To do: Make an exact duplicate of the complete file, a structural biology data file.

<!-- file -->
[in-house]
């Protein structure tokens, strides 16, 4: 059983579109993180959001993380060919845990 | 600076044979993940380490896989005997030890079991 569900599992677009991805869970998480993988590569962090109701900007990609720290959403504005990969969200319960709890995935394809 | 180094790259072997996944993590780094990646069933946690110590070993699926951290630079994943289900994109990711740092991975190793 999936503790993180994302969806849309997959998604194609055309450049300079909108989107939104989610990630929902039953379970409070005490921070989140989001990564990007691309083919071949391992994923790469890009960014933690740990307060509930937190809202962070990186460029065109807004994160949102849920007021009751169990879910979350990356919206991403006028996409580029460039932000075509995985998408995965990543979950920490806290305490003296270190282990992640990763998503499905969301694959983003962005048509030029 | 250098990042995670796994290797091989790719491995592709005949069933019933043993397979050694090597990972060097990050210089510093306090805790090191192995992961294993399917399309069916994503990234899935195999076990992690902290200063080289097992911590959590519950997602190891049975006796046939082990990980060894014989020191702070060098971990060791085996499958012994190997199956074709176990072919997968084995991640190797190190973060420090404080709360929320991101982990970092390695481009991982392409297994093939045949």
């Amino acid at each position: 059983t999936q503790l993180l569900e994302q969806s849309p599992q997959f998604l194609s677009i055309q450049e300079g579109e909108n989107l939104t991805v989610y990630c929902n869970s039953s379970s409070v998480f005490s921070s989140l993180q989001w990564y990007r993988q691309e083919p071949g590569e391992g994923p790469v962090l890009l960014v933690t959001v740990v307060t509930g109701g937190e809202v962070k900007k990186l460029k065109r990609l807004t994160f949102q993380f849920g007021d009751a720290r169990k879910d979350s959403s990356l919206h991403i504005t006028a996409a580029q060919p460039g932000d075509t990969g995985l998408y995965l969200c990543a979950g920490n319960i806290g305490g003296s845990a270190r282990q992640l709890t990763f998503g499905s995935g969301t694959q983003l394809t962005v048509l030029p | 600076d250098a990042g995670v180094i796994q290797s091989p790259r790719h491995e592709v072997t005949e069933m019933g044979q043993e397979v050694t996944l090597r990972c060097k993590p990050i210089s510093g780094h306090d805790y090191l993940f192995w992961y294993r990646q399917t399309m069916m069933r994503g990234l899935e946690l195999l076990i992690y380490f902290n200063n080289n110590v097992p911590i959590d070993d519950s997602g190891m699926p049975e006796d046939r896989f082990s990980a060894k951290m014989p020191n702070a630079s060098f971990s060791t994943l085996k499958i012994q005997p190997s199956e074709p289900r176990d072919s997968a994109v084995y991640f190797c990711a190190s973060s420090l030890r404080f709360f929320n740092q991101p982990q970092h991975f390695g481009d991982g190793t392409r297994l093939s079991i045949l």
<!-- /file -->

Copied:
[in-house]
């Protein structure tokens, strides 16, 4: 059983579109993180959001993380060919845990 | 600076044979993940380490896989005997030890079991 569900599992677009991805869970998480993988590569962090109701900007990609720290959403504005990969969200319960709890995935394809 | 180094790259072997996944993590780094990646069933946690110590070993699926951290630079994943289900994109990711740092991975190793 999936503790993180994302969806849309997959998604194609055309450049300079909108989107939104989610990630929902039953379970409070005490921070989140989001990564990007691309083919071949391992994923790469890009960014933690740990307060509930937190809202962070990186460029065109807004994160949102849920007021009751169990879910979350990356919206991403006028996409580029460039932000075509995985998408995965990543979950920490806290305490003296270190282990992640990763998503499905969301694959983003962005048509030029 | 250098990042995670796994290797091989790719491995592709005949069933019933043993397979050694090597990972060097990050210089510093306090805790090191192995992961294993399917399309069916994503990234899935195999076990992690902290200063080289097992911590959590519950997602190891049975006796046939082990990980060894014989020191702070060098971990060791085996499958012994190997199956074709176990072919997968084995991640190797190190973060420090404080709360929320991101982990970092390695481009991982392409297994093939045949």
């Amino acid at each position: 059983t999936q503790l993180l569900e994302q969806s849309p599992q997959f998604l194609s677009i055309q450049e300079g579109e909108n989107l939104t991805v989610y990630c929902n869970s039953s379970s409070v998480f005490s921070s989140l993180q989001w990564y990007r993988q691309e083919p071949g590569e391992g994923p790469v962090l890009l960014v933690t959001v740990v307060t509930g109701g937190e809202v962070k900007k990186l460029k065109r990609l807004t994160f949102q993380f849920g007021d009751a720290r169990k879910d979350s959403s990356l919206h991403i504005t006028a996409a580029q060919p460039g932000d075509t990969g995985l998408y995965l969200c990543a979950g920490n319960i806290g305490g003296s845990a270190r282990q992640l709890t990763f998503g499905s995935g969301t694959q983003l394809t962005v048509l030029p | 600076d250098a990042g995670v180094i796994q290797s091989p790259r790719h491995e592709v072997t005949e069933m019933g044979q043993e397979v050694t996944l090597r990972c060097k993590p990050i210089s510093g780094h306090d805790y090191l993940f192995w992961y294993r990646q399917t399309m069916m069933r994503g990234l899935e946690l195999l076990i992690y380490f902290n200063n080289n110590v097992p911590i959590d070993d519950s997602g190891m699926p049975e006796d046939r896989f082990s990980a060894k951290m014989p020191n702070a630079s060098f971990s060791t994943l085996k499958i012994q005997p190997s199956e074709p289900r176990d072919s997968a994109v084995y991640f190797c990711a190190s973060s420090l030890r404080f709360f929320n740092q991101p982990q970092h991975f390695g481009d991982g190793t392409r297994l093939s079991i045949l």